Posted on Thursday, May 17th, 2012 at 8:30 AM by Tim Bowers
For anyone who grew up during the 1990’s Sonic, along with everyone’s favourite plumber, stood as a visual representation of the gaming world. Where Mario was plodding along in the Mushroom Kingdom, Sonic was whizzing through Green Hill Zone. He was cool, hip, wise cracking and boy oh boy was he fast, it seemed like nothing could stop this speedy little guy, but something went wrong along the way.
Why has Mario gone from strength to strength while Sonic has fallen on hard times? Why have other characters overtaken the little blue blur? What went wrong with Sonic The Hedgehog?
Sonic’s first outing was in 1991 on the Sega Genesis (Megadrive for UK readers!). He was Sega’s third attempt at creating a brand mascot after Opa-Opa and Alex Kidd. Sonic was created to challenge the might of Mario and for nearly 10 years he did.
Sonic the Hedgehog & Sonic the Hedgehog 2 were massive successes. The thrill of blasting through levels at break neck speed was breathtaking; the games made Mario’s adventures look practically sedentary. I remember watching Gamesmaster when I was growing up and seeing competitions between people to see who could get through a level or finish the game quickest. Speed Running with Sonic 2 is still a considered a worthy challenge; the current completion record is 18 minutes and 12 seconds.
But, by the time Sonic the Hedgehog 3 rolled around in 1994 gamers were starting to notice a familiar pattern. Sega, in a rush to keep the momentum going, was turning out Sonic games on an annual basis so after the first two games people started noticing the same kind of level design. Sega didn’t seem to be putting in that much effort and in some cases appeared to be making things particularly difficult. I’m sure most Sonic gamers can name a few incidents where they have collided with an unavoidable set of spikes or baddie.
The increasingly frustrating level design seemed to become a staple of Sonic games and some would argue that it continues even today, in fact some would argue (myself included) that since Sonic jumped to 3D the levels have only gotten worse.
The gaming shift from 2D to 3D was a difficult time for a lot of developers and gamers. How do you keep that familiar gameplay whilst opening up a new world to explore? New players like Sony & Microsoft were able to design from the bottom up and embrace 3D as they didn’t have the same 2D legacy that Nintentdo & Sega had but while The Big N showed the world how it could be done with Super Mario 64, Sega floundered.
Sonic Adventure was a launch title for the Dreamcast and while it was hailed as the best 3D Sonic game at the time, it also had many flaws. Sonic games were designed for speed. In 2D environments this is an easy thing to process as the path you can take is laid out for you and never changes, in 3D however the need to create an open world means that you have multiple paths to choose from and not all of them will be the right ones. Controlling Sonic also became more of an issue. How do you make sure that he is going the right way and not veering to the side when you have a full 360 range of motion? Sega appeared to have acknowledged these issues when they announced a return to classic Sonic with Sonic the Hedgehog 4 Episode 1 & Episode 2.
Another thing Sega wanted to make sure everyone was aware of with Sonic 4 was that the game featured Sonic and only Sonic. Over the first 3 games and Sonic & Knuckles, Sonic was joined by his best friend Miles ‘Tails” Prower in Sonic 2 and Knuckles the Echidna in Sonic & Knuckles. The reaction to these added cast members was quite warm so Sega thought they would add more, and more and more.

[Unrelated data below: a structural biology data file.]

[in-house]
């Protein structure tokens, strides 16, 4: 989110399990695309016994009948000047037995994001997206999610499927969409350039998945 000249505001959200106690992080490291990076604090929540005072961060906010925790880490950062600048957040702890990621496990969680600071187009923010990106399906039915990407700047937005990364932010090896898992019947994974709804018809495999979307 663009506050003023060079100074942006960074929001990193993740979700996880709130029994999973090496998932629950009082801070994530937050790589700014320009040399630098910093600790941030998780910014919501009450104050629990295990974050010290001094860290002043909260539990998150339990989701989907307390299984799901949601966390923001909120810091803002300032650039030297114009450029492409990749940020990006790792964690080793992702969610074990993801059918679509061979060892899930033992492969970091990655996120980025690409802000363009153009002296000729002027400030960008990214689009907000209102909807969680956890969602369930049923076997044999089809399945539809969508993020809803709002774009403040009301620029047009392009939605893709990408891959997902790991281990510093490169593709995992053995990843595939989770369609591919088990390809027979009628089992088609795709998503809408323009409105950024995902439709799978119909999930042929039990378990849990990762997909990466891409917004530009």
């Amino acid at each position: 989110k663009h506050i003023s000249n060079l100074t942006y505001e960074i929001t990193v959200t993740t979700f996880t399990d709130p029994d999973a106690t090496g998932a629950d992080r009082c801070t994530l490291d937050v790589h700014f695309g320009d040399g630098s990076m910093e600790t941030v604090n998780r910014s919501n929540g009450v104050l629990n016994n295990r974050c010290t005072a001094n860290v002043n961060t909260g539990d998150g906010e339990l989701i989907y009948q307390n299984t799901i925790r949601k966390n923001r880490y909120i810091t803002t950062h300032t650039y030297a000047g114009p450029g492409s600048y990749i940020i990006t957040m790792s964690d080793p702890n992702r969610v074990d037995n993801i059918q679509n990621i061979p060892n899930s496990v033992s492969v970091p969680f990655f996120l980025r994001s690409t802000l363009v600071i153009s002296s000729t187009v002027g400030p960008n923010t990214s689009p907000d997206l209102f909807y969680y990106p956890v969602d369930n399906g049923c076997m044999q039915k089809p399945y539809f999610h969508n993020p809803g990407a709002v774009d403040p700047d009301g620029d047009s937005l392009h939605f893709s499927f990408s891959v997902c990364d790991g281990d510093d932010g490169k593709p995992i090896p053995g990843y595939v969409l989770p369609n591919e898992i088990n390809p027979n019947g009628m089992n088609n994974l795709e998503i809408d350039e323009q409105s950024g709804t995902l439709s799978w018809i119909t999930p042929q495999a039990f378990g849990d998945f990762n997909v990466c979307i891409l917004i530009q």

Apart from Sonic, Tails & Knuckles, Sega have added a further 17 ‘friends’ over the years. On my recent play through of Sonic Generations after I rescued Tails & Knuckles I increasingly became more and more bewildered at who the hell these characters were, Cream the Rabbit?? Mighty the Armadillo, Who?? Blaze the Cat, Huh??? And Rouge the Bat, WTF!!??. Christmas must be an expensive time of year! Thankfully I’m not alone, over the years players have tired of games tending to focus more on this seemingly never ending roster of friends than on Sonic, especially when some of them are lumbering brutes and can barely speed up to a swift jog let alone blaze a trail through Emerald Hill!
When you look at the cast members of a Mario game you see that Nintendo have stuck with the same 5 main characters. Mario, Luigi, Toad, Princess & Bowser. Occasionally they will add different characters such as the Koopa Kids or Baby Mario/Luigi but for the most part the core characters in the main games are the same. This has allowed Nintendo to evolve them and allow you to ‘bond’ with them, the same cannot be said for Sonic & Co – in fact I would personally say that my dislike for Sonic started when they gave him a voice!
So, what was the reason for Sonic’s fall from grace? Was it the predictable and frustrating level design? The inability to transition from 2D to 3D? The endless hangers on that Sega felt we needed to be made aware of? Or was it something else? Many would argue that Sonic is a representation of Sega and when things went bad for Sega they went bad for Sonic. Others say that the character has become so watered down that he is just a name now rather than an idea and the only reason he is still around is due to a misplaced sense of nostalgia.
Sega’s most recent attempt at reviving the Sonic brand was with it’s “Greatest Hits” game, Sonic Generations, but for me, all it did was highlight how good Sonic was compared to where he is now. The thrill I had blasting through the remade 2D Chemical Plant zone and then battling a HD Death Egg Robot with the same music playing was immense!
My suggestion to Sega? Remake Sonic 2, keep it 2D and for the love of god, shut the Hedgehog up!
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